Lia Vieira (born 1958, Rio de Janeiro)
In the memory blinks
images of remote times
and recent things
The air is heavy
always has been
There’s hunger in the world outside
There’s no eating.
There’s tiredness in the world here inside
There is big fear
something frightful
As if nothing might
ever sprout again.
There’s something deformed here inside
Madness that explodes
about to crash / soul made of glass
Maybe is the answer I’m waiting for
Maybe is my ego
egocentric, egotistic, which
– throbbing –
is eager for love.
. . .
Pisca a memória
imagens de tempos remotos
e também de coisas recentes.
O ar está pesado
tem estado
No mundo lá for a há fome.
Não se come.
No mundo cá dentro há cansaço.
Há um medo grande
uma coisa de susto.
Como se fosse acontecer
não brotar nunca mais.
Há algo disforme cá dentro.
Loucura que explode
prestes a estilhaçar / alma de vidro.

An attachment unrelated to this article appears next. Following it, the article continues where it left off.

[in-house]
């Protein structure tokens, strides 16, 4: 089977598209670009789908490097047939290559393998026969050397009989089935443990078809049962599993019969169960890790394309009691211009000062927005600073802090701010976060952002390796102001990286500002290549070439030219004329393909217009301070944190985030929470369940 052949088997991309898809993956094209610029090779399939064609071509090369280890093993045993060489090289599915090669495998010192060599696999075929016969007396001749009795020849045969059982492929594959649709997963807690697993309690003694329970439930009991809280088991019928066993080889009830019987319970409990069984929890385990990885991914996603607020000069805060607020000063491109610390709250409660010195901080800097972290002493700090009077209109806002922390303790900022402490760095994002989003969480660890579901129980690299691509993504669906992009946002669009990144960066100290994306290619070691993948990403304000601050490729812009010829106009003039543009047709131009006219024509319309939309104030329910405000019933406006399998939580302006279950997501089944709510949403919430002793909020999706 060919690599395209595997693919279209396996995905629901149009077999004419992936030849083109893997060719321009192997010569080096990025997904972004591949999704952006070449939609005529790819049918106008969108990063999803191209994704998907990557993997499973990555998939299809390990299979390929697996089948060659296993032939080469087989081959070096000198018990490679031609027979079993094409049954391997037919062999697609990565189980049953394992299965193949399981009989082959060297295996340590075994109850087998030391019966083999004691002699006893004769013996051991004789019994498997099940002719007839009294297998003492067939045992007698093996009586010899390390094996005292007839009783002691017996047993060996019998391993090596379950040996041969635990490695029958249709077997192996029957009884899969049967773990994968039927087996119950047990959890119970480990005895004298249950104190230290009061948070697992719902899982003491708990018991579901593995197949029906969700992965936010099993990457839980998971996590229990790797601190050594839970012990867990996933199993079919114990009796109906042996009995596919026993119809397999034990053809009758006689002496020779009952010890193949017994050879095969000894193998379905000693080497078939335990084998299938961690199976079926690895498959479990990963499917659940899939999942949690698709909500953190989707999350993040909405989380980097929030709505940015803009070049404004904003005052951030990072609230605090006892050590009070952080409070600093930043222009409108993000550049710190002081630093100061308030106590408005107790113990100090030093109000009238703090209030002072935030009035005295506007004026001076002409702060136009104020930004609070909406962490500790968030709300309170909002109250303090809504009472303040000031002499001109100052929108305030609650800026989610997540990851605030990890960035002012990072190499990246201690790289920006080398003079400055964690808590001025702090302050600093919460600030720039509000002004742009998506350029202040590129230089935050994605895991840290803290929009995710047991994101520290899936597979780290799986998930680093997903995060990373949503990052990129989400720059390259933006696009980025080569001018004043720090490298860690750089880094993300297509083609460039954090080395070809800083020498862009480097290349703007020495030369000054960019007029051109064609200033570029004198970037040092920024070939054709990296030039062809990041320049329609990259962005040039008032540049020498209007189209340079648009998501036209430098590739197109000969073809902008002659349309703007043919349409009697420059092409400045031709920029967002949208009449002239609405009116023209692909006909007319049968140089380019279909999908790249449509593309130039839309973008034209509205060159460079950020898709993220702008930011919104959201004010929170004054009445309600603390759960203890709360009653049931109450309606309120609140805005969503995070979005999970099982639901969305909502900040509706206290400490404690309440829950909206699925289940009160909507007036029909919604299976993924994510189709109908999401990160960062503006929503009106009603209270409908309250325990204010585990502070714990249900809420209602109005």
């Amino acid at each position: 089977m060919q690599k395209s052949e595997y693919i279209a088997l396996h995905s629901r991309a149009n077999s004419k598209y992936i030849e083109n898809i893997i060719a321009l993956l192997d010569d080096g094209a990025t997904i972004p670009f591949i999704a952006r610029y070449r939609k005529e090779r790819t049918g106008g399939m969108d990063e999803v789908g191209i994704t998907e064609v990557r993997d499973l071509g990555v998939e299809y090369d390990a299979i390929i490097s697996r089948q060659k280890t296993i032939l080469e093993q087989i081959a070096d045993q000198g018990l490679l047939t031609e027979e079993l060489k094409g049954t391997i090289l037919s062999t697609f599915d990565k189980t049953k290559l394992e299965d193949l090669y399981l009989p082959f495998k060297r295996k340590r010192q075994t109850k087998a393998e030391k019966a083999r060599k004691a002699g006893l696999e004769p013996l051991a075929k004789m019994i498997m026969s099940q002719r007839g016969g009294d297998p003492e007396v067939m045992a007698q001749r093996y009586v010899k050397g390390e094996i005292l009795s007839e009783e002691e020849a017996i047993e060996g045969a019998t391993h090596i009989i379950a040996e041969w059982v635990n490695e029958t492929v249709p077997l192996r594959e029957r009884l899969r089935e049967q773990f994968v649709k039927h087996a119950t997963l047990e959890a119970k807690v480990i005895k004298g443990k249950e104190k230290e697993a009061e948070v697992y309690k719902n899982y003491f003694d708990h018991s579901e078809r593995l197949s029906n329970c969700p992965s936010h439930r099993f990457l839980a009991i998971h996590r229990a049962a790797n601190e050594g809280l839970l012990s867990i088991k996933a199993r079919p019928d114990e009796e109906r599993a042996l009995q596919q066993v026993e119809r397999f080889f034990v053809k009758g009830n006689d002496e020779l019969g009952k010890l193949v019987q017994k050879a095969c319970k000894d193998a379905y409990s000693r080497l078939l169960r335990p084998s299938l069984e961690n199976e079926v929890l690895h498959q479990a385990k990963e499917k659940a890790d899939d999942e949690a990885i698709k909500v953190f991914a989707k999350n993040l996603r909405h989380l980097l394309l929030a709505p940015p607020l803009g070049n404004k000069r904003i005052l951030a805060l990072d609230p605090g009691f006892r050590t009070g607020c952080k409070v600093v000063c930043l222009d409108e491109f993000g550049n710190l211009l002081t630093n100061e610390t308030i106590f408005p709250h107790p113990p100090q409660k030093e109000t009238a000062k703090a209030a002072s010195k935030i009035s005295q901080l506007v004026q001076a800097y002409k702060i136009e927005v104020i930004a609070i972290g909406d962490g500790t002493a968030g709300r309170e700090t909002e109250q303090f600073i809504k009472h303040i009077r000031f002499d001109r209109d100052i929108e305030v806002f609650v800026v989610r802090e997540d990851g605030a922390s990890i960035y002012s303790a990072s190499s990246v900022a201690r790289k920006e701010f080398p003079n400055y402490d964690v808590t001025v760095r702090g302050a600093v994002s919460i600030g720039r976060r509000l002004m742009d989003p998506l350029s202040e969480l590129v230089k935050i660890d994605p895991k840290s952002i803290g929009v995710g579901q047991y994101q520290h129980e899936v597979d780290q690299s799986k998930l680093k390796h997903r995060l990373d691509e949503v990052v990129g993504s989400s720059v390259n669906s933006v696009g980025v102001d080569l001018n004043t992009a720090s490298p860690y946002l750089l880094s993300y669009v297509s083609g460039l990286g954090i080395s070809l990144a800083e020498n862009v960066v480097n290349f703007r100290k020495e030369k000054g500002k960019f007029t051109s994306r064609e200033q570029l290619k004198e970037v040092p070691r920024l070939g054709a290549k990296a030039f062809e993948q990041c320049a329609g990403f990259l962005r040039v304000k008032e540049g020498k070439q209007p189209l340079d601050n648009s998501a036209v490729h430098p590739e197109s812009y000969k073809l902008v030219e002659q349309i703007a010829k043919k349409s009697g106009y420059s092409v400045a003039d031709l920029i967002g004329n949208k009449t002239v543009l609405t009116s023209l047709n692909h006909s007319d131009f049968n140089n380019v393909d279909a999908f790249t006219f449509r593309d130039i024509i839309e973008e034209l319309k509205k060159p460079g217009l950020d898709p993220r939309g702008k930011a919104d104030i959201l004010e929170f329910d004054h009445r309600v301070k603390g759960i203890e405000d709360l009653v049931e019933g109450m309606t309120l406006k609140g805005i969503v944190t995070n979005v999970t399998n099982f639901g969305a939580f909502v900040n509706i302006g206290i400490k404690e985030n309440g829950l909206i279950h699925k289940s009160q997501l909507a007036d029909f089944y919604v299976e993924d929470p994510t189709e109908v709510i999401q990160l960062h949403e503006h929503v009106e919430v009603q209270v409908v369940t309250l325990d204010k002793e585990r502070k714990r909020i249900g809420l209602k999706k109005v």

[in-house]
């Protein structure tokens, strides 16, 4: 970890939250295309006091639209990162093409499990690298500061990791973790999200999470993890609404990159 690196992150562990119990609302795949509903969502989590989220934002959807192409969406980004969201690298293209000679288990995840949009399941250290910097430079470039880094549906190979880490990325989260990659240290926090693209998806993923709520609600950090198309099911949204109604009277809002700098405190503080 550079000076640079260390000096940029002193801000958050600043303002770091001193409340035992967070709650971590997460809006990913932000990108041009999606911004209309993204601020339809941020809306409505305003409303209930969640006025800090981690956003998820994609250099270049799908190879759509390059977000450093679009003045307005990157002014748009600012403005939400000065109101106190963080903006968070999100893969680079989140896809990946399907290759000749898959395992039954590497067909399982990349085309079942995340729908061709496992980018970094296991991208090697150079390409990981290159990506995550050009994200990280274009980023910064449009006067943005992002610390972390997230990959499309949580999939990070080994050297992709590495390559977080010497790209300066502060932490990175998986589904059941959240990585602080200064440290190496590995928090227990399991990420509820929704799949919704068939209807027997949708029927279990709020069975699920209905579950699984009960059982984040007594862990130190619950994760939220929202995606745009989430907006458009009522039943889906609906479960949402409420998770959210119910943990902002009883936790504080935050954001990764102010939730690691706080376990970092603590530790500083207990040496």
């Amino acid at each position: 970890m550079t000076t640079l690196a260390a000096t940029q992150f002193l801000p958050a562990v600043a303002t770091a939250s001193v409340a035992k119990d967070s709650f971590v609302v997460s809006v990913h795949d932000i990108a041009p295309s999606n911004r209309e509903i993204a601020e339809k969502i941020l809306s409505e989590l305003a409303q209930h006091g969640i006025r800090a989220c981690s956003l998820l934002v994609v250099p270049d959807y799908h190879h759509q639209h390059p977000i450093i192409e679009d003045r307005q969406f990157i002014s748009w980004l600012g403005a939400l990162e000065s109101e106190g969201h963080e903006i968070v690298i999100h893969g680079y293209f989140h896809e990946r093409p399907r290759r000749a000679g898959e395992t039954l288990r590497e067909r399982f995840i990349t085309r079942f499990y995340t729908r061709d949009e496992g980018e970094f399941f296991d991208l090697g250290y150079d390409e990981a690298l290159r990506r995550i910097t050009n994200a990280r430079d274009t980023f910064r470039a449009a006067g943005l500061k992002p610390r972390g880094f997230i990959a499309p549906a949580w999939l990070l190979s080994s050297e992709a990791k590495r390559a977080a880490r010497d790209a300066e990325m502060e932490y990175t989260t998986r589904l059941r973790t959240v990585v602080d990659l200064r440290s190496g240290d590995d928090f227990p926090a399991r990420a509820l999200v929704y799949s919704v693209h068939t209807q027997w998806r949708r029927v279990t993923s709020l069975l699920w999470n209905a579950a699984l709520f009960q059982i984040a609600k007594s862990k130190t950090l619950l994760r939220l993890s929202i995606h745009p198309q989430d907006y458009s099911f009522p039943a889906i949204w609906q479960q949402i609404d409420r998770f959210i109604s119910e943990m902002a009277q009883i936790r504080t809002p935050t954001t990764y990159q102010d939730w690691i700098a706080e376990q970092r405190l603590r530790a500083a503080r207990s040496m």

Talvez seja a resposta que espero…
Talvez seja apenas meu ego,
egocêntrico, egoísta, que,
latejante …
deseja amor.
. . .
Miriam Alves (born 1952, São Paulo)
The night breeds chords
the joyful star turns into a moon
a dream’s sonata rolls along the asphalt
A sleeping sky confuses itself
the sun shines over it with
a middle-of-the-night smile
dew splashes on the roofs
The sky’s face muddles
half nights, half days
a dawn rises
a playful child is born
wrapped in dawn’s early hours
Wake up, day!
There’s eagerness for hope!
. . .
A madrugada respira acordes
estrela brincalhona enluará
sonata dum sonho rola asfalto
O céu todo em sono confunde-se
o sol ilumina-o com
um sorriso madrugada
respinga orvalho nos telhados
A face do céu confunde-se
meio em noites, meio em dias
desponta uma autora
nasce uma criança brincalhona
toda envolta em madrugada.
Acorda dia!
há fome de esperança!
. . .
Sônia Fátima (born 1951, Araraquara, São Paulo state)
The night brought me it:
I don’t know if I call it
I don’t know if I contradict it
or if I just don’t care about
the Benedict
. . .
A noite trouxe-me isto:
não sei se ligo para o dito
não sei se desdigo o dito
ou simplesmente não ligo
para o Benê-dito
. . .
Teresinha Tadeu (born in São Paulo)
The dirty water grabs you
quietly, falsely, and you don’t even scream
You mix your innocence
with crab feces and mud
And you sleep precociously
holding your toy.
Gliding over the water
under the stilts.
The sun comes and goes
and doesn’t dry you out
in its foamy sheets
You’re one less to share the bread!